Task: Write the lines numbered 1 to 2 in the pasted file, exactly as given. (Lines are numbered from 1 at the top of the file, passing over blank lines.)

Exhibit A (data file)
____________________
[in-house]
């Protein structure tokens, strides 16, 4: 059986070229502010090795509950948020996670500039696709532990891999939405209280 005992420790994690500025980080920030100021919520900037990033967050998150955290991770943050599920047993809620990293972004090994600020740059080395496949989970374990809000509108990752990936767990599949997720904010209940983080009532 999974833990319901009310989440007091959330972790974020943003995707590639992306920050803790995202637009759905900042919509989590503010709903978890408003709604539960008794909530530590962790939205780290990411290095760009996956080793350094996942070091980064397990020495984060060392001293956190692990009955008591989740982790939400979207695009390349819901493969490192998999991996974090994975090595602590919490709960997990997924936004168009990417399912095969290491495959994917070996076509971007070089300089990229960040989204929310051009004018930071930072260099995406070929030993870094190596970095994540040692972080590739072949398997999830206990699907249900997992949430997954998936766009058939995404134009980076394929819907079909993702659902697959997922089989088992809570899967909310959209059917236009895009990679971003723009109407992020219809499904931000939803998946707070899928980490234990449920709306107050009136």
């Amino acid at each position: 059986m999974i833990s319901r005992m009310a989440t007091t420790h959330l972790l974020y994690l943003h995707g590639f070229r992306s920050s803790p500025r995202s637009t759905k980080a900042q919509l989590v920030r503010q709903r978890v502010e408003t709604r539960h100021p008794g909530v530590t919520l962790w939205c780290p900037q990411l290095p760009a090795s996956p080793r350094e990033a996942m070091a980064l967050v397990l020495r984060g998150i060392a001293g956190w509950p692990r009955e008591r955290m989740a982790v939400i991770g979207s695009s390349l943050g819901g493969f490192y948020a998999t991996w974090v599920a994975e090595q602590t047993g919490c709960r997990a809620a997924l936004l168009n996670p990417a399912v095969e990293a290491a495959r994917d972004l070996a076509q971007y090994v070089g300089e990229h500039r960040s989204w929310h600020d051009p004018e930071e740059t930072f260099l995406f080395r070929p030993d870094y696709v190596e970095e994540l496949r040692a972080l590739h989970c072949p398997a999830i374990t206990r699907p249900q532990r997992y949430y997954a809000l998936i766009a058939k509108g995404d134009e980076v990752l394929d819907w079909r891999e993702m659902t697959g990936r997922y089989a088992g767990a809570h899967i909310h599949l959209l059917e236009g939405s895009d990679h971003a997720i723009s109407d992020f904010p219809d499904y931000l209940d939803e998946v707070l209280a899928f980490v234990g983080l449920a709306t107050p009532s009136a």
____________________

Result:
[in-house]
């Protein structure tokens, strides 16, 4: 059986070229502010090795509950948020996670500039696709532990891999939405209280 005992420790994690500025980080920030100021919520900037990033967050998150955290991770943050599920047993809620990293972004090994600020740059080395496949989970374990809000509108990752990936767990599949997720904010209940983080009532 999974833990319901009310989440007091959330972790974020943003995707590639992306920050803790995202637009759905900042919509989590503010709903978890408003709604539960008794909530530590962790939205780290990411290095760009996956080793350094996942070091980064397990020495984060060392001293956190692990009955008591989740982790939400979207695009390349819901493969490192998999991996974090994975090595602590919490709960997990997924936004168009990417399912095969290491495959994917070996076509971007070089300089990229960040989204929310051009004018930071930072260099995406070929030993870094190596970095994540040692972080590739072949398997999830206990699907249900997992949430997954998936766009058939995404134009980076394929819907079909993702659902697959997922089989088992809570899967909310959209059917236009895009990679971003723009109407992020219809499904931000939803998946707070899928980490234990449920709306107050009136």